If your school is well-kept, inviting, and open, chances are better that parents will stop in and take a look around. However, it is important to go one step further. Whatever information goes home, needs to reflect the same values you hold in your building. Correct spelling, professional looking letters and a kind, welcoming or inclusionary tone proves very important.
Letting parents know we value them as a team member whose opinions are considered and important is critical in building trust and culture in our schools and our own classroom. If I send a letter home with all the "do-nots" in it, parents will get the impression that the focus is only on the negative.
Finally, when guests enter the building, even if they are not here to see you, making eye contact and smiling goes a long way when creating first impressions in your building. Go out of your way to smile and welcome them, ask if they have been helped or need anything. That simple conversation and smile will help our visitors feel welcomed into our schools. Many people do not have positive memories with school and if they are ignored or made to feel not welcomed, the feeling that schools--your school--is a bad place is more likely to happen.
Increase the Right Kinds of Communication
People already have an opinion of public schools whether they attended public school or not. They may have really had a positive experience and feel good about schools, or they may have had a negative experience and really have negative feelings toward schools. In either case, the things you communicate is largely what forms the opinion people have of your school.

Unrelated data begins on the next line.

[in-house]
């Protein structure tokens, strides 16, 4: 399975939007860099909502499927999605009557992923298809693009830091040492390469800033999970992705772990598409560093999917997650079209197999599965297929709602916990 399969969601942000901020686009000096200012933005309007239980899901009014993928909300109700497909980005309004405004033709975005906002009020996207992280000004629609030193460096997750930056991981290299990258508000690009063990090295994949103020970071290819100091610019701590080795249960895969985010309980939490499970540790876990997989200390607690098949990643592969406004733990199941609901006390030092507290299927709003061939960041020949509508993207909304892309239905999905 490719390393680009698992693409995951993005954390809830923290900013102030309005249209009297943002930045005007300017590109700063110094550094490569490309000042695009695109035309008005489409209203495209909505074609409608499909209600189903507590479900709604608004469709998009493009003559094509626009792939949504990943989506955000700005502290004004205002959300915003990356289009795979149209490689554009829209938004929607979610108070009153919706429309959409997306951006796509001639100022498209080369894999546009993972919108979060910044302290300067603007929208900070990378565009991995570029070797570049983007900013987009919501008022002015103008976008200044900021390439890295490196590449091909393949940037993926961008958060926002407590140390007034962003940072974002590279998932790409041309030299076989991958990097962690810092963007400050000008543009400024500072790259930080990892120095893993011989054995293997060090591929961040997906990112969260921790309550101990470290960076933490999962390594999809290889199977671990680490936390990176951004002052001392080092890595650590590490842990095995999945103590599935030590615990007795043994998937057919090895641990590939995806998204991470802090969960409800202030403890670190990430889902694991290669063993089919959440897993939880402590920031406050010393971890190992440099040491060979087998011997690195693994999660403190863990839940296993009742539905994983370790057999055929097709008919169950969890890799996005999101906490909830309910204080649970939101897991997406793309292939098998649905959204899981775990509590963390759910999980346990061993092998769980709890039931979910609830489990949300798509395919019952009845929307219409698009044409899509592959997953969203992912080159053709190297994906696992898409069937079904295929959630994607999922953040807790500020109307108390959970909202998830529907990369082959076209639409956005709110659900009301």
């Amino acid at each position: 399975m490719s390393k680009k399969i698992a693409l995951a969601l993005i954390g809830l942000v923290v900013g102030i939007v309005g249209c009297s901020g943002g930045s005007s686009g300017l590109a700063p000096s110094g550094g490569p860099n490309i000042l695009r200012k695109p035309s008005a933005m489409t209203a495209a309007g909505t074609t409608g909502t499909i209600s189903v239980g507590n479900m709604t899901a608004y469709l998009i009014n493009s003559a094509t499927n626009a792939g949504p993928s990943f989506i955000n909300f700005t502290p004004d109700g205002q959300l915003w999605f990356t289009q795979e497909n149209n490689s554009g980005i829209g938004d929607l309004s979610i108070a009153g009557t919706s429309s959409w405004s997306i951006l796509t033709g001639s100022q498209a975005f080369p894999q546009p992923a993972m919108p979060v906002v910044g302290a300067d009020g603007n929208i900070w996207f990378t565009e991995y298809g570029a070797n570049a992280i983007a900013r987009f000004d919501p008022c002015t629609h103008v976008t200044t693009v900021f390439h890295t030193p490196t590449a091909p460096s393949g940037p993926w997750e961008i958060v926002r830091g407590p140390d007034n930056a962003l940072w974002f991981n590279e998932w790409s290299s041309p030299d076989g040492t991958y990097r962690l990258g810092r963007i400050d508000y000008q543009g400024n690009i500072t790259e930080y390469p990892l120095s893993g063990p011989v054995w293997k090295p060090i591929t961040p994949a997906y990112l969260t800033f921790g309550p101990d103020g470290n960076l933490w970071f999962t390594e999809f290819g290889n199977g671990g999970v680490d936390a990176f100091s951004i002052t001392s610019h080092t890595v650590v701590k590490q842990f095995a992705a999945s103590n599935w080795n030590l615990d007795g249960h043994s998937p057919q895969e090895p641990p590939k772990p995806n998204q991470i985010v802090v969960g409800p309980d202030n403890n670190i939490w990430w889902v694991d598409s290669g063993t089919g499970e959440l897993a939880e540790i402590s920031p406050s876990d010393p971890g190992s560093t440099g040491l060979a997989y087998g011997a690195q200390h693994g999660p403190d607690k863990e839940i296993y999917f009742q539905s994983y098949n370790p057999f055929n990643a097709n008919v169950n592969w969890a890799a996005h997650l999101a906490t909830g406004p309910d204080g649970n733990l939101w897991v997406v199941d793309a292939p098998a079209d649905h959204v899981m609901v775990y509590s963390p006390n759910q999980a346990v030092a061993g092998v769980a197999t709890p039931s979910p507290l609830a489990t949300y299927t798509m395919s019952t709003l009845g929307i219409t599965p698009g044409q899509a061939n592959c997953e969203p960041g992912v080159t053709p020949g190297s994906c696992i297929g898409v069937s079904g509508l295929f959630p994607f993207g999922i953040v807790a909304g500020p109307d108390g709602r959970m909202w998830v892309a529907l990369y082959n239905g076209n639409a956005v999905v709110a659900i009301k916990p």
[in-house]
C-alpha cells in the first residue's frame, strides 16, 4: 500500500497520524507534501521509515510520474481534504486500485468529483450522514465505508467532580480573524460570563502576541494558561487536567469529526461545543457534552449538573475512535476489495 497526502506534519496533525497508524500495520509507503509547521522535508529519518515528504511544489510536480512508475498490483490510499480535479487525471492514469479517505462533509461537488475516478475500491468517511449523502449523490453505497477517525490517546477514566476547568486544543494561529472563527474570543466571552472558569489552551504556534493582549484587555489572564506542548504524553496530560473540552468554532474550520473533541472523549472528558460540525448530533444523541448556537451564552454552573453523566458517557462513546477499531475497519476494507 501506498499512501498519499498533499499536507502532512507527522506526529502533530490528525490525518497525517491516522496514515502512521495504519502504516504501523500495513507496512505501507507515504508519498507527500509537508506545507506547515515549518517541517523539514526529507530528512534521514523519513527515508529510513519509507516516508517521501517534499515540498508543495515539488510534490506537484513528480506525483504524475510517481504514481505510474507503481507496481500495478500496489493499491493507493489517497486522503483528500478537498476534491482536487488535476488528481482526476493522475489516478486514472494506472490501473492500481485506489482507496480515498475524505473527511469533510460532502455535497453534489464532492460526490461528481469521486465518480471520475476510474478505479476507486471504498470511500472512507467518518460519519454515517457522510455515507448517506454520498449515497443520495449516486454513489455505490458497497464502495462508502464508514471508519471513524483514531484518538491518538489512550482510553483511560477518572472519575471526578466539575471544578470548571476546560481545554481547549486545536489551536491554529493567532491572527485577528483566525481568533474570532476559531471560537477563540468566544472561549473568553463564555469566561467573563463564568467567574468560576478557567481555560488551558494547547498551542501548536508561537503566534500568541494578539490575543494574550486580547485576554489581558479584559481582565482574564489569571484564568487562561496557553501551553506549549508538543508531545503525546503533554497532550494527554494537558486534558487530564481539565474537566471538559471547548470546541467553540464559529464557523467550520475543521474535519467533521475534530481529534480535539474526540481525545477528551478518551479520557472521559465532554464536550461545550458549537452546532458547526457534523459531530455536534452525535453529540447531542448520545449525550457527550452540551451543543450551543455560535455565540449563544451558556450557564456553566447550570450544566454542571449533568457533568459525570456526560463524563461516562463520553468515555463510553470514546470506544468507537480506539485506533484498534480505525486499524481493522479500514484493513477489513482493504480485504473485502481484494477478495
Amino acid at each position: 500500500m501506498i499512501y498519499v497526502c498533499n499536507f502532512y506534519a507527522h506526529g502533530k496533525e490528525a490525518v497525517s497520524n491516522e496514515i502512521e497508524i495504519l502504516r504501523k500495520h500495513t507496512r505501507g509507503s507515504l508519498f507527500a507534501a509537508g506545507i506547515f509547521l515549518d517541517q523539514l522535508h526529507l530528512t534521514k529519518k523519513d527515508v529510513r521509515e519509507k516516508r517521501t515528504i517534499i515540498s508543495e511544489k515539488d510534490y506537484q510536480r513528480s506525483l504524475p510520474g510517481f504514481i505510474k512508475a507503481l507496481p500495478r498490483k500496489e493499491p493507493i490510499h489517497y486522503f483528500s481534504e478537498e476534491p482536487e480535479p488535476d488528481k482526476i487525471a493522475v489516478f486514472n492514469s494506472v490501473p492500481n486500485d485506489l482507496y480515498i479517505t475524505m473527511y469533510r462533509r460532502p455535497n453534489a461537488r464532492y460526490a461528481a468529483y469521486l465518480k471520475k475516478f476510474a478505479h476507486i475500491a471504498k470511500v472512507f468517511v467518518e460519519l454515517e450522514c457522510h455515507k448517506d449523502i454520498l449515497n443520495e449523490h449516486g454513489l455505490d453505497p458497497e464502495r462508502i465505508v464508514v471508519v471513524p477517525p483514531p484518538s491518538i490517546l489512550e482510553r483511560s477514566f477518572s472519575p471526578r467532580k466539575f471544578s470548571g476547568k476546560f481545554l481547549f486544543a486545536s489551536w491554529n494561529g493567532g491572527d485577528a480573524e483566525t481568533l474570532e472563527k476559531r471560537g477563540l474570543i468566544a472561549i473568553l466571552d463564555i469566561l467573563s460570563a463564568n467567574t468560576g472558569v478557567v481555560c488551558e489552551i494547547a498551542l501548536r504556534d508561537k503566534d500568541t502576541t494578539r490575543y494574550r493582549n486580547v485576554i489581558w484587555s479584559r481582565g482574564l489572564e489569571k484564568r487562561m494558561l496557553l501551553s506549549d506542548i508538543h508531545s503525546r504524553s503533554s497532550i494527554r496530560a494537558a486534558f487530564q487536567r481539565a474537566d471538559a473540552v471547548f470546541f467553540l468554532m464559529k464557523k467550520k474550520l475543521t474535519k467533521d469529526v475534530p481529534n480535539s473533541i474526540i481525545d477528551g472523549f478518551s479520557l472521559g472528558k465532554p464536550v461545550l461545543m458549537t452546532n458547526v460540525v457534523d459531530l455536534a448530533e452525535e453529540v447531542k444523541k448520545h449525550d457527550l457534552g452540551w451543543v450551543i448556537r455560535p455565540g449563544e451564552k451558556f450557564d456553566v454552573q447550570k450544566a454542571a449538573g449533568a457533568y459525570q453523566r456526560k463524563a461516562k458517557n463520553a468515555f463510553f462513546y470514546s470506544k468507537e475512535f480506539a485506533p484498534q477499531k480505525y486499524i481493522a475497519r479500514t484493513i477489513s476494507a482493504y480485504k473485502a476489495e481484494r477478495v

If you only call and communicate the negative events then that is the experience your community members and parents will have with your school. There should be a ratio of at least 7:1 - seven positive points communicated to our parents for every one negative.
"Where do you find the time?," I hear many of us asking. There are so many things we need to get done during the day that communicating that many positive points seems overwhelming to some. For those parents with access, social media and technology really can be our friend here.
Two platforms I love to use, and that have made such a huge difference in my parent connections, are Classroom DOJO and Twitter…
- Classroom DOJO -First, I use Classroom DOJO to send reminders, requests and celebrations daily. If I have a student that is recognized for some academic or other event, I send a shout out to all the families to honor that student. If it is time to schedule parent conferences, I do it over DOJO and they are so grateful that I ask them about their schedule before I just assign times.
- Twitter -The second platform I use is Twitter. Our grade level has chosen a motto calledTeamGrit and on Twitter we have assigned a hashtag to it. Last year, we built the "why" behind TeamGrit and all year we worked as a grade level to promote and encourage grit in our work and our learning. Kids earned a t-shirt with Teamgrit on it, and starting this year we will continue to promote our brand by posting something daily about our learning and what is happening in fifth grade.
For those new to Twitter, a hashtag is a key-word that helps you organize your posts so it makes it easier to find later. Everytime I make tweet, I end it with the pound sign followed by the phrase " teamgrit". When parents get on and look that up, they will find all of our posts about fifth grade here. The more parents see what kinds of amazing learning their students are doing during the school day, the more support and buy-in I will have as their teacher.